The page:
TOKYO/SHANGHAI (Reuters) - Chinese electric car maker BYD Co Ltd and Japan's Toyota Motor Corp said on Thursday they planned to set up a joint venture to design and develop battery electric cars as they ramp up efforts to produce zero emissions vehicles. The two companies said in a statement that they would each invest 50% of the capital needed to establish the company, which will be set up next year and be based in China. Widely considered a late comer in embracing battery EVs, compared with rivals including Nissan , Toyota had flagged in June that it aimed to get half of its global sales from EVs, including gasoline hybrids, by 2025, five years ahead of schedule.
TOKYO/SHANGHAI, Nov 7 (Reuters) - Chinese electric car maker BYD Co Ltd and Japan's Toyota Motor Corp said on Thursday they planned to set up a joint venture to design and develop battery electric cars as they ramp up efforts to produce zero emissions vehicles. The two companies said in a statement that they would each invest 50% of the capital needed to establish the company, which will be set up next year and be based in China. Widely considered a late comer in embracing battery EVs, compared with rivals including Nissan, Toyota had flagged in June that it aimed to get half of its global sales from EVs, including gasoline hybrids, by 2025, five years ahead of schedule.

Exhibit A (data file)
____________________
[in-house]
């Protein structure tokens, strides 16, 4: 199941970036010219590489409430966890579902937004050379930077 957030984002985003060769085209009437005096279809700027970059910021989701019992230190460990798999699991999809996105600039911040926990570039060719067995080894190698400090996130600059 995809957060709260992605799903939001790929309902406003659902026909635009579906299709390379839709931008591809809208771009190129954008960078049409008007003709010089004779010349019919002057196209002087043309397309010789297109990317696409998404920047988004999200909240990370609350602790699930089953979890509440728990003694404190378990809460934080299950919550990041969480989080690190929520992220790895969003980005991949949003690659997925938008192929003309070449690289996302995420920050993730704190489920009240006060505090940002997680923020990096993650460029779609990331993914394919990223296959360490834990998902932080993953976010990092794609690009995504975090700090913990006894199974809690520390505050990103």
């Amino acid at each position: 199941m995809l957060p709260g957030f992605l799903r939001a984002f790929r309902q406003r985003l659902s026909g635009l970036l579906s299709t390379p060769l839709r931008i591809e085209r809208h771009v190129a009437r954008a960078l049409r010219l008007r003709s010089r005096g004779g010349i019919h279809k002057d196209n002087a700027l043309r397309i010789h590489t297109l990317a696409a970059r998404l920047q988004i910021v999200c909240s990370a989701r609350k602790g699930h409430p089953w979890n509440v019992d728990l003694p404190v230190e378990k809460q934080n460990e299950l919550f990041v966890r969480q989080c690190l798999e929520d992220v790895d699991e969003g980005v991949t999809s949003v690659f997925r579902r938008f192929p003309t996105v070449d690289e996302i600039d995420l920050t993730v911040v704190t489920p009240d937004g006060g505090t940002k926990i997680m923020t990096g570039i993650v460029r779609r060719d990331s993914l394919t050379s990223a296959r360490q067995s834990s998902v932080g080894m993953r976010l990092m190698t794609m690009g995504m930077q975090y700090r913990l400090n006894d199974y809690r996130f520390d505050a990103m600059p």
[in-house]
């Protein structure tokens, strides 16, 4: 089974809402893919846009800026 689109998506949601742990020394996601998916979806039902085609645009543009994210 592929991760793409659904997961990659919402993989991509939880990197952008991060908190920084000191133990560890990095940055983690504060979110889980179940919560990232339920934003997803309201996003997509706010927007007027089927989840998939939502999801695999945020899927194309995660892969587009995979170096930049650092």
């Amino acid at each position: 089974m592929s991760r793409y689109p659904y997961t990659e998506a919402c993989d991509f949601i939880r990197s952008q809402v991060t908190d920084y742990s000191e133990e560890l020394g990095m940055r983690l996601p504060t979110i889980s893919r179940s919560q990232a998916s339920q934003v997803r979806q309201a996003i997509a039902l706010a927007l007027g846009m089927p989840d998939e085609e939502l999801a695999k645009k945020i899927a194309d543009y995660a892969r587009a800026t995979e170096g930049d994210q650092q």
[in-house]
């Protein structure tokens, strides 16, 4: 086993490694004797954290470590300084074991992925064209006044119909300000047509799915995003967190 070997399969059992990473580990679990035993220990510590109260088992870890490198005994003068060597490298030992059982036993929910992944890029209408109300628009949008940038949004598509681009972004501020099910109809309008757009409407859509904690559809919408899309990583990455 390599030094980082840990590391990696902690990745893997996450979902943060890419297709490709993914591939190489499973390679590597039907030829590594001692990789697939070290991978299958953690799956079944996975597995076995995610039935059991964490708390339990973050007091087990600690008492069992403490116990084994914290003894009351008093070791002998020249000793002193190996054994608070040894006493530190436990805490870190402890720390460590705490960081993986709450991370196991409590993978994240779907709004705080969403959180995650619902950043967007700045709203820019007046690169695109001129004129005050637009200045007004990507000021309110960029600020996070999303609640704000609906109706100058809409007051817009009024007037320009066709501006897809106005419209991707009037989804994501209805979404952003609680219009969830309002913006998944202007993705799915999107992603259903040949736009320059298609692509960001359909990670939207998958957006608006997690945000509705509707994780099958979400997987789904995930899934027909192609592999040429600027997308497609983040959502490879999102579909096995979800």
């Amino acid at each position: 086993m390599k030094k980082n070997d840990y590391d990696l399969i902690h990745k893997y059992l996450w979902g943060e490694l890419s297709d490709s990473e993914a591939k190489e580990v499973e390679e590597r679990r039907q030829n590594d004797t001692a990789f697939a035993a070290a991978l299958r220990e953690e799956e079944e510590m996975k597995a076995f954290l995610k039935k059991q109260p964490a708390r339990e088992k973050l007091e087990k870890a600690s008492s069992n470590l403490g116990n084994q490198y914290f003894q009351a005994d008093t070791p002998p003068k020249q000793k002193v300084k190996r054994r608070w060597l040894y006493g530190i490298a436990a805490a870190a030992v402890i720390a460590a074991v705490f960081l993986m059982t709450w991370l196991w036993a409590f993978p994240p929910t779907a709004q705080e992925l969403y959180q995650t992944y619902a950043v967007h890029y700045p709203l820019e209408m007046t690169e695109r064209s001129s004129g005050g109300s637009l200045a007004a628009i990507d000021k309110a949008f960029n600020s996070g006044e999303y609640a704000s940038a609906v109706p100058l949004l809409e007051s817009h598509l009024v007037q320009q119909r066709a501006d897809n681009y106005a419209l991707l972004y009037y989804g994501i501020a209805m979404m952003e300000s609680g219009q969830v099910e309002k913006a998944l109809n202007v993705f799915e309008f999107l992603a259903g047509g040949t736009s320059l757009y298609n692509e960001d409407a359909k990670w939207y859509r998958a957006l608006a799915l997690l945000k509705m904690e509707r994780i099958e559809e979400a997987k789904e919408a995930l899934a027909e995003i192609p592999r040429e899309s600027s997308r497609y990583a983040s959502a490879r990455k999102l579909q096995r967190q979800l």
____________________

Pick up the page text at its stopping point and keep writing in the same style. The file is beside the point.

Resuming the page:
Chinese electric car maker BYD Co Ltd said on Tuesday it expected full-year net profit to fall by as much as 43%, as sales of new energy vehicles in the world's biggest auto market plunged following a cut in government subsidies. The Shenzhen-based company, which is backed by U.S. investor Warren Buffett and whose products include battery electric and plug-in hybrid vehicles, posted net profit of 119.72 million yuan ($16.95 million) in the third quarter, down 88.6% from 1.05 billion yuan a year earlier. It said 2019 profit would be between 1.58 billion yuan and 1.77 billion yuan, down from 2.78 billion yuan a year earlier.
Tesla and BYD are in a race to dominate the global EV market and, with Musk and Buffett backing their respective companies, this billionaire battle won’t slow down any time soon
A look at the shareholders of BYD Company Limited (HKG:1211) can tell us which group is most powerful. Insiders often...